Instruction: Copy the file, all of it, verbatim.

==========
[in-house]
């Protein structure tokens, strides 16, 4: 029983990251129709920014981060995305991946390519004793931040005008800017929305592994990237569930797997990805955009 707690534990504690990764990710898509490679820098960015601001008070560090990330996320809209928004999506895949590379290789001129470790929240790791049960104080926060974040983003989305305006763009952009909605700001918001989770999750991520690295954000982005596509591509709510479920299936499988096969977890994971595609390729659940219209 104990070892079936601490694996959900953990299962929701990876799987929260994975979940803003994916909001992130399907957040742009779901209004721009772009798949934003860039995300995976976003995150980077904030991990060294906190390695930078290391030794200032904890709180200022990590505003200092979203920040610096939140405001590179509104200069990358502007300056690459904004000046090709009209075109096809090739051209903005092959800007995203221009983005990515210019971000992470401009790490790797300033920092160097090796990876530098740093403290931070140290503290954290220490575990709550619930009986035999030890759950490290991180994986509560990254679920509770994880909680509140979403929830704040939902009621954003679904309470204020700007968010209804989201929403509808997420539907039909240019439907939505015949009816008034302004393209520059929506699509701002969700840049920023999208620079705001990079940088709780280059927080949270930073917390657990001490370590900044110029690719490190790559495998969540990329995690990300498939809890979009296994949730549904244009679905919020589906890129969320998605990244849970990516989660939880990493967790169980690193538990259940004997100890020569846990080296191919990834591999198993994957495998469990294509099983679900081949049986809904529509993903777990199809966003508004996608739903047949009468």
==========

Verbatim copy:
[in-house]
């Protein structure tokens, strides 16, 4: 029983990251129709920014981060995305991946390519004793931040005008800017929305592994990237569930797997990805955009 707690534990504690990764990710898509490679820098960015601001008070560090990330996320809209928004999506895949590379290789001129470790929240790791049960104080926060974040983003989305305006763009952009909605700001918001989770999750991520690295954000982005596509591509709510479920299936499988096969977890994971595609390729659940219209 104990070892079936601490694996959900953990299962929701990876799987929260994975979940803003994916909001992130399907957040742009779901209004721009772009798949934003860039995300995976976003995150980077904030991990060294906190390695930078290391030794200032904890709180200022990590505003200092979203920040610096939140405001590179509104200069990358502007300056690459904004000046090709009209075109096809090739051209903005092959800007995203221009983005990515210019971000992470401009790490790797300033920092160097090796990876530098740093403290931070140290503290954290220490575990709550619930009986035999030890759950490290991180994986509560990254679920509770994880909680509140979403929830704040939902009621954003679904309470204020700007968010209804989201929403509808997420539907039909240019439907939505015949009816008034302004393209520059929506699509701002969700840049920023999208620079705001990079940088709780280059927080949270930073917390657990001490370590900044110029690719490190790559495998969540990329995690990300498939809890979009296994949730549904244009679905919020589906890129969320998605990244849970990516989660939880990493967790169980690193538990259940004997100890020569846990080296191919990834591999198993994957495998469990294509099983679900081949049986809904529509993903777990199809966003508004996608739903047949009468």